With all the advances in artificial intelligence during the last few years, it was inevitable that one day that technology would be used to bring to life a very convenient feature of science fiction: self-driving cars.
While self-driving cars have been researched and tested for decades, only recently did we start to see some major breakthroughs, and it is clear that they will start to become commonplace very soon, thanks to the efforts of technology and automobile companies such as Tesla, Waymo, Uber and Google. However, there are still some challenges that need to be overcome before those cars enter our lives. Let’s see what they are:
The current state of the technology
Right now, the technology of self-driving cars is still under research, but very advanced research. We are not in the design and prototyping stage anymore. Instead, self-driving cars are already being tested on the streets. If you’ve been following news on technology, you’ve probably been seeing that, as it’s something that has been happening for some years, especially with Tesla cars.
However, that is a “beta test” in programming lingo, meaning that the technology is near the point of being ready for sale, but still has many technical matters which need to be tested in practice. This involves letting the program run and carry the user from one point to another multiple times while under its supervision. As of yet, we still can’t sleep while we let the car do its thing, unfortunately. But, the technology is bound to be released sometime during the next few years, even if it still needs human supervision.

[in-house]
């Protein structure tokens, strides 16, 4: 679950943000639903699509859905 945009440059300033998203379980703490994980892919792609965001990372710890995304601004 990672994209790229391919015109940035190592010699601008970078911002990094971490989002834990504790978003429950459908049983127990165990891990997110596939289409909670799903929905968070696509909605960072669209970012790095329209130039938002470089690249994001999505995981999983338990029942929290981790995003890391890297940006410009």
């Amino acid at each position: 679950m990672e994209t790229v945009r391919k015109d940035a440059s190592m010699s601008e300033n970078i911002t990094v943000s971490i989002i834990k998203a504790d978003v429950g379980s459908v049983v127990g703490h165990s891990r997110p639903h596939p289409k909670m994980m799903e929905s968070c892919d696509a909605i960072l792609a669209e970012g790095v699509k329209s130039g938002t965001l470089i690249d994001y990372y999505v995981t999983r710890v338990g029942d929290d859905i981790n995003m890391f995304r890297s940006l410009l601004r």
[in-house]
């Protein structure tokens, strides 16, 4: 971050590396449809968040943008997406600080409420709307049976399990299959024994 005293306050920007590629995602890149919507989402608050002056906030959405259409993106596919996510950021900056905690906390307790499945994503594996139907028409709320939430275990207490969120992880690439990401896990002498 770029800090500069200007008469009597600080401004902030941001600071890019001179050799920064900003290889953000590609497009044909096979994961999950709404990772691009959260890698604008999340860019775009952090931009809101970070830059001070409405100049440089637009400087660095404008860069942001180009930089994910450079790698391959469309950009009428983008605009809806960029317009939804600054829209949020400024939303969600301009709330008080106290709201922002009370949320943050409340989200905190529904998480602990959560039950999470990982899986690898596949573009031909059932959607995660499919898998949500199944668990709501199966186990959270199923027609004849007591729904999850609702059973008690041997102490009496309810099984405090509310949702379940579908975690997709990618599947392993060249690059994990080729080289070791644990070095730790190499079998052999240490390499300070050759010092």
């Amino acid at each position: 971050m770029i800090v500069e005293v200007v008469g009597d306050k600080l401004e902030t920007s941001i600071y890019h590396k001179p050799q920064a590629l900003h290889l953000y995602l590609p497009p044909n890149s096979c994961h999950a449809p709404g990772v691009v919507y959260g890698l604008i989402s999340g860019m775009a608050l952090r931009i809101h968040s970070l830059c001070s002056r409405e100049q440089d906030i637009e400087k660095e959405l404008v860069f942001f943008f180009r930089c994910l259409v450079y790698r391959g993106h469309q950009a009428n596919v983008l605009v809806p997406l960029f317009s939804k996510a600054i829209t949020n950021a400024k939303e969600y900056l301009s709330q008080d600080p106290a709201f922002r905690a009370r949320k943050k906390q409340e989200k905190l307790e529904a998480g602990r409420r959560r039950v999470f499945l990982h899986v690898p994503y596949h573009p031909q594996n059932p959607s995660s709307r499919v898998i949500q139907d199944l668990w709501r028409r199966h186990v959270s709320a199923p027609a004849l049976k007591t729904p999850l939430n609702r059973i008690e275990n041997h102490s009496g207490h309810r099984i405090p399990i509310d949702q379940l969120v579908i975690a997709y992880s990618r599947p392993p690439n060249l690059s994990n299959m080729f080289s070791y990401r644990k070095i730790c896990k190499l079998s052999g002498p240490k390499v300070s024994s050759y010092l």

Aside from the technical challenges, there are some other important problems that need to be dealt with before this technology becomes commonplace.
One of them is regulation. Western governments tend to exert tight control over road traffic, and that’s understandable. Everyday thousands of vehicles cross many kinds of roads throughout the world, carrying people, objects, animals and what not. Accidents can be deadly and can even end up blocking all traffic in a road.
So, before self-driving cars can be widely sold throughout a country, the local government will want the companies behind them to prove that they are completely safe, and after that they will enact legislation specifying how people will be able to use those cars, legislation which will probably evolve afterwards and become more permissive with time. Some deadly accidents involving self-driving cars have already happened, something which makes lawmakers and the population more apprehensive about them.
Another challenge is the fact that most cars in the streets are not self-driving, and won’t be for a long time. While self-driving cars are able to follow traffic laws to the letter, the people that drive common cars don’t always do it, meaning accidents can still happen, and owners of self-driving cars still face many risks while using them. As it’s a new technology, we can expect the self-driving module to be quite costly, and present only in newer cars, so common cars and self-driving ones are bound to coexist for some years, maybe decades.
Self-driving cars will certainly be rolling out during the next few years, although it will take some time until they are widely adopted, and even more time until they start to dominate the streets, as is usual with any kind of new technology. While most countries still need to adopt regulations for them, the European Union and Japan already enacted their own laws on it, and other countries will probably use them as models for their own.
However, as the technology improves and becomes more adopted by the population, we can expect our roads and highways to become safer than ever, both for drivers and pedestrians, as the reaction time of an AI is way greater than a person’s, and it can follow traffic laws without fail, thanks to GPS information, connection to other cars and self-updating traffic regulations. They are bound to turn our cities into calm, traffic jam-less paradises.